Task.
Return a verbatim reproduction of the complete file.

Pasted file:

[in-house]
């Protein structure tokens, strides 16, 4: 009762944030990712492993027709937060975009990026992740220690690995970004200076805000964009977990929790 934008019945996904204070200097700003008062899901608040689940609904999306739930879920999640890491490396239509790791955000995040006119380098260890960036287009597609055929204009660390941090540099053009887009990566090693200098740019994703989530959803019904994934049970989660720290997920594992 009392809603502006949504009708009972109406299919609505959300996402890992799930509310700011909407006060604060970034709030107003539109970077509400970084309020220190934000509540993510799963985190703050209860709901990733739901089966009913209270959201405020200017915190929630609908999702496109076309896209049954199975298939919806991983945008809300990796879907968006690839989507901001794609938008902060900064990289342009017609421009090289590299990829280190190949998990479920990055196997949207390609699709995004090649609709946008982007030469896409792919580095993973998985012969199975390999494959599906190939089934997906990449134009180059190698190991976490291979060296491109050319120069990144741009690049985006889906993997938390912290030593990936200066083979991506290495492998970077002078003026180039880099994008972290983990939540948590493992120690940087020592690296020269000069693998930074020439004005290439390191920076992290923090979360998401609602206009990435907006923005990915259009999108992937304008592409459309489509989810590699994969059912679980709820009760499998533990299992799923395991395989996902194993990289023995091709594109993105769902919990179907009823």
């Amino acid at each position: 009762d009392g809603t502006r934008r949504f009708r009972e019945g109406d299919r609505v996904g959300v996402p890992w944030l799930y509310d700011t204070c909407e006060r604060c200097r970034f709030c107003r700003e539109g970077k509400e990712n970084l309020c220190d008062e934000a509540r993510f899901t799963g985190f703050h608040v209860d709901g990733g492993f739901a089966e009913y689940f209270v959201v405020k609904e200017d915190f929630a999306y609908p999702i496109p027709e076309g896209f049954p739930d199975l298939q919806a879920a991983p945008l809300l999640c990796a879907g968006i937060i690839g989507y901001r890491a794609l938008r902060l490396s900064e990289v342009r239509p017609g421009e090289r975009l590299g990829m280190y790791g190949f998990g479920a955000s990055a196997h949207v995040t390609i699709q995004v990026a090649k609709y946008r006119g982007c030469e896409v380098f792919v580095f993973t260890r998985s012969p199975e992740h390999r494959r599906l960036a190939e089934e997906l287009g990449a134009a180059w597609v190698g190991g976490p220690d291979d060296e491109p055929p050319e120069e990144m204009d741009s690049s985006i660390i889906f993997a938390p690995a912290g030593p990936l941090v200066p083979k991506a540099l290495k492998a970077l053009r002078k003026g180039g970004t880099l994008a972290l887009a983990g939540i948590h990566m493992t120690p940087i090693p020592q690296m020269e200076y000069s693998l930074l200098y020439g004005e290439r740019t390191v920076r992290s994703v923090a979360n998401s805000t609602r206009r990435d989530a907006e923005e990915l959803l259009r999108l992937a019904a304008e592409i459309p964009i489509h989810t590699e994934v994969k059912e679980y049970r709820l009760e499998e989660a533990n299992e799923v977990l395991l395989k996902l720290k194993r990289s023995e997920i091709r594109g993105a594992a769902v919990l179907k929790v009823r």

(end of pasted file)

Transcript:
[in-house]
């Protein structure tokens, strides 16, 4: 009762944030990712492993027709937060975009990026992740220690690995970004200076805000964009977990929790 934008019945996904204070200097700003008062899901608040689940609904999306739930879920999640890491490396239509790791955000995040006119380098260890960036287009597609055929204009660390941090540099053009887009990566090693200098740019994703989530959803019904994934049970989660720290997920594992 009392809603502006949504009708009972109406299919609505959300996402890992799930509310700011909407006060604060970034709030107003539109970077509400970084309020220190934000509540993510799963985190703050209860709901990733739901089966009913209270959201405020200017915190929630609908999702496109076309896209049954199975298939919806991983945008809300990796879907968006690839989507901001794609938008902060900064990289342009017609421009090289590299990829280190190949998990479920990055196997949207390609699709995004090649609709946008982007030469896409792919580095993973998985012969199975390999494959599906190939089934997906990449134009180059190698190991976490291979060296491109050319120069990144741009690049985006889906993997938390912290030593990936200066083979991506290495492998970077002078003026180039880099994008972290983990939540948590493992120690940087020592690296020269000069693998930074020439004005290439390191920076992290923090979360998401609602206009990435907006923005990915259009999108992937304008592409459309489509989810590699994969059912679980709820009760499998533990299992799923395991395989996902194993990289023995091709594109993105769902919990179907009823």
């Amino acid at each position: 009762d009392g809603t502006r934008r949504f009708r009972e019945g109406d299919r609505v996904g959300v996402p890992w944030l799930y509310d700011t204070c909407e006060r604060c200097r970034f709030c107003r700003e539109g970077k509400e990712n970084l309020c220190d008062e934000a509540r993510f899901t799963g985190f703050h608040v209860d709901g990733g492993f739901a089966e009913y689940f209270v959201v405020k609904e200017d915190f929630a999306y609908p999702i496109p027709e076309g896209f049954p739930d199975l298939q919806a879920a991983p945008l809300l999640c990796a879907g968006i937060i690839g989507y901001r890491a794609l938008r902060l490396s900064e990289v342009r239509p017609g421009e090289r975009l590299g990829m280190y790791g190949f998990g479920a955000s990055a196997h949207v995040t390609i699709q995004v990026a090649k609709y946008r006119g982007c030469e896409v380098f792919v580095f993973t260890r998985s012969p199975e992740h390999r494959r599906l960036a190939e089934e997906l287009g990449a134009a180059w597609v190698g190991g976490p220690d291979d060296e491109p055929p050319e120069e990144m204009d741009s690049s985006i660390i889906f993997a938390p690995a912290g030593p990936l941090v200066p083979k991506a540099l290495k492998a970077l053009r002078k003026g180039g970004t880099l994008a972290l887009a983990g939540i948590h990566m493992t120690p940087i090693p020592q690296m020269e200076y000069s693998l930074l200098y020439g004005e290439r740019t390191v920076r992290s994703v923090a979360n998401s805000t609602r206009r990435d989530a907006e923005e990915l959803l259009r999108l992937a019904a304008e592409i459309p964009i489509h989810t590699e994934v994969k059912e679980y049970r709820l009760e499998e989660a533990n299992e799923v977990l395991l395989k996902l720290k194993r990289s023995e997920i091709r594109g993105a594992a769902v919990l179907k929790v009823r």